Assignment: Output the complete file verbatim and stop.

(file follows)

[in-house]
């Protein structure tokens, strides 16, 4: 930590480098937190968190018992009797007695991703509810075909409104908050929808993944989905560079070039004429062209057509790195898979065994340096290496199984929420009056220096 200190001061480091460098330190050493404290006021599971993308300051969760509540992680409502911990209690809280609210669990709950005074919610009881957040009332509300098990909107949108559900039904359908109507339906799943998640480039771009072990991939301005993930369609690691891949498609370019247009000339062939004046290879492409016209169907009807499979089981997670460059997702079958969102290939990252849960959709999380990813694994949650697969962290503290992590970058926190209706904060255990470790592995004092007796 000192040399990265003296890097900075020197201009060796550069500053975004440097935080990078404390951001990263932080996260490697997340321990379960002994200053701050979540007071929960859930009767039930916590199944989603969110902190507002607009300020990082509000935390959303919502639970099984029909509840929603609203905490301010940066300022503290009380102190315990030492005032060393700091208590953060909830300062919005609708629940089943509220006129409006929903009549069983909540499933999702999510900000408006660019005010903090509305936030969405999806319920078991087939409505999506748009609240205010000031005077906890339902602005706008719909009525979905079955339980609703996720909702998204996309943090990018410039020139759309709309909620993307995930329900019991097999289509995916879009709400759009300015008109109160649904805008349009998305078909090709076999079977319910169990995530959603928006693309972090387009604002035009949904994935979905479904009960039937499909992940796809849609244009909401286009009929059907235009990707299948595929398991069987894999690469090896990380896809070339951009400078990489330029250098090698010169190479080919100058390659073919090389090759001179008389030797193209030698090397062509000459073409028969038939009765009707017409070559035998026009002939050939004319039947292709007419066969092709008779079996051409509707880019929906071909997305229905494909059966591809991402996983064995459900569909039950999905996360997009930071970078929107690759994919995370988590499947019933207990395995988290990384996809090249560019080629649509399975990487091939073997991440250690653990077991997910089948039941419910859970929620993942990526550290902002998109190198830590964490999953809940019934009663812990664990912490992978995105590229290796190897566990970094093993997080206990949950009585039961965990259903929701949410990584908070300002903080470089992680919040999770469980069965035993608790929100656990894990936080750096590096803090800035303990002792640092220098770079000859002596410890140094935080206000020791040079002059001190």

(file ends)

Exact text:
[in-house]
């Protein structure tokens, strides 16, 4: 930590480098937190968190018992009797007695991703509810075909409104908050929808993944989905560079070039004429062209057509790195898979065994340096290496199984929420009056220096 200190001061480091460098330190050493404290006021599971993308300051969760509540992680409502911990209690809280609210669990709950005074919610009881957040009332509300098990909107949108559900039904359908109507339906799943998640480039771009072990991939301005993930369609690691891949498609370019247009000339062939004046290879492409016209169907009807499979089981997670460059997702079958969102290939990252849960959709999380990813694994949650697969962290503290992590970058926190209706904060255990470790592995004092007796 000192040399990265003296890097900075020197201009060796550069500053975004440097935080990078404390951001990263932080996260490697997340321990379960002994200053701050979540007071929960859930009767039930916590199944989603969110902190507002607009300020990082509000935390959303919502639970099984029909509840929603609203905490301010940066300022503290009380102190315990030492005032060393700091208590953060909830300062919005609708629940089943509220006129409006929903009549069983909540499933999702999510900000408006660019005010903090509305936030969405999806319920078991087939409505999506748009609240205010000031005077906890339902602005706008719909009525979905079955339980609703996720909702998204996309943090990018410039020139759309709309909620993307995930329900019991097999289509995916879009709400759009300015008109109160649904805008349009998305078909090709076999079977319910169990995530959603928006693309972090387009604002035009949904994935979905479904009960039937499909992940796809849609244009909401286009009929059907235009990707299948595929398991069987894999690469090896990380896809070339951009400078990489330029250098090698010169190479080919100058390659073919090389090759001179008389030797193209030698090397062509000459073409028969038939009765009707017409070559035998026009002939050939004319039947292709007419066969092709008779079996051409509707880019929906071909997305229905494909059966591809991402996983064995459900569909039950999905996360997009930071970078929107690759994919995370988590499947019933207990395995988290990384996809090249560019080629649509399975990487091939073997991440250690653990077991997910089948039941419910859970929620993942990526550290902002998109190198830590964490999953809940019934009663812990664990912490992978995105590229290796190897566990970094093993997080206990949950009585039961965990259903929701949410990584908070300002903080470089992680919040999770469980069965035993608790929100656990894990936080750096590096803090800035303990002792640092220098770079000859002596410890140094935080206000020791040079002059001190």